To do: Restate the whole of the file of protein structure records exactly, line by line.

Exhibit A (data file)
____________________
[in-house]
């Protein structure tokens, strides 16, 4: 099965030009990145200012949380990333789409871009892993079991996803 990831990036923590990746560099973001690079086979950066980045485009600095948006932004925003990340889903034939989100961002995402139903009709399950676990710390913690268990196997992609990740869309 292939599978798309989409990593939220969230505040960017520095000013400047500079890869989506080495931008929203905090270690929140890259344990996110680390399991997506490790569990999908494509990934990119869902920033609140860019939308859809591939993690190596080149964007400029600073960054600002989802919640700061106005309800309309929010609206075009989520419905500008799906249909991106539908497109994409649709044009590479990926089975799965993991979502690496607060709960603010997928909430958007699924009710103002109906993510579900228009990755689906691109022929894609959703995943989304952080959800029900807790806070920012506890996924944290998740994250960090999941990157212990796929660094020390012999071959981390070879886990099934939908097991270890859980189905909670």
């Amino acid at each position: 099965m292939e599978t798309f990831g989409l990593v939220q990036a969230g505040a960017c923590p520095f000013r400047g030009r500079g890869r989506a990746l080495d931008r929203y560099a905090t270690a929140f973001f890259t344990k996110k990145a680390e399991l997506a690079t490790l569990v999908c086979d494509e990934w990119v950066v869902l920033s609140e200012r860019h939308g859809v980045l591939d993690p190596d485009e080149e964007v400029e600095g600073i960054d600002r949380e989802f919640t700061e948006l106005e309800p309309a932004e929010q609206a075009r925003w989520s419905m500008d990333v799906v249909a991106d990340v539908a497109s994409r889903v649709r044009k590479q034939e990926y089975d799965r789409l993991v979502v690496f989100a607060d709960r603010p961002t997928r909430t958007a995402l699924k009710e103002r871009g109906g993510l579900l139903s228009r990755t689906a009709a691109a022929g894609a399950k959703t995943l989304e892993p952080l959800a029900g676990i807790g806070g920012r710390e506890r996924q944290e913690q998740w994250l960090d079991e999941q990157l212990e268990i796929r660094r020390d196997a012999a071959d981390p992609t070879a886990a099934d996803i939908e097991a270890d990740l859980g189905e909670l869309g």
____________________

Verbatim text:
[in-house]
């Protein structure tokens, strides 16, 4: 099965030009990145200012949380990333789409871009892993079991996803 990831990036923590990746560099973001690079086979950066980045485009600095948006932004925003990340889903034939989100961002995402139903009709399950676990710390913690268990196997992609990740869309 292939599978798309989409990593939220969230505040960017520095000013400047500079890869989506080495931008929203905090270690929140890259344990996110680390399991997506490790569990999908494509990934990119869902920033609140860019939308859809591939993690190596080149964007400029600073960054600002989802919640700061106005309800309309929010609206075009989520419905500008799906249909991106539908497109994409649709044009590479990926089975799965993991979502690496607060709960603010997928909430958007699924009710103002109906993510579900228009990755689906691109022929894609959703995943989304952080959800029900807790806070920012506890996924944290998740994250960090999941990157212990796929660094020390012999071959981390070879886990099934939908097991270890859980189905909670």
């Amino acid at each position: 099965m292939e599978t798309f990831g989409l990593v939220q990036a969230g505040a960017c923590p520095f000013r400047g030009r500079g890869r989506a990746l080495d931008r929203y560099a905090t270690a929140f973001f890259t344990k996110k990145a680390e399991l997506a690079t490790l569990v999908c086979d494509e990934w990119v950066v869902l920033s609140e200012r860019h939308g859809v980045l591939d993690p190596d485009e080149e964007v400029e600095g600073i960054d600002r949380e989802f919640t700061e948006l106005e309800p309309a932004e929010q609206a075009r925003w989520s419905m500008d990333v799906v249909a991106d990340v539908a497109s994409r889903v649709r044009k590479q034939e990926y089975d799965r789409l993991v979502v690496f989100a607060d709960r603010p961002t997928r909430t958007a995402l699924k009710e103002r871009g109906g993510l579900l139903s228009r990755t689906a009709a691109a022929g894609a399950k959703t995943l989304e892993p952080l959800a029900g676990i807790g806070g920012r710390e506890r996924q944290e913690q998740w994250l960090d079991e999941q990157l212990e268990i796929r660094r020390d196997a012999a071959d981390p992609t070879a886990a099934d996803i939908e097991a270890d990740l859980g189905e909670l869309g």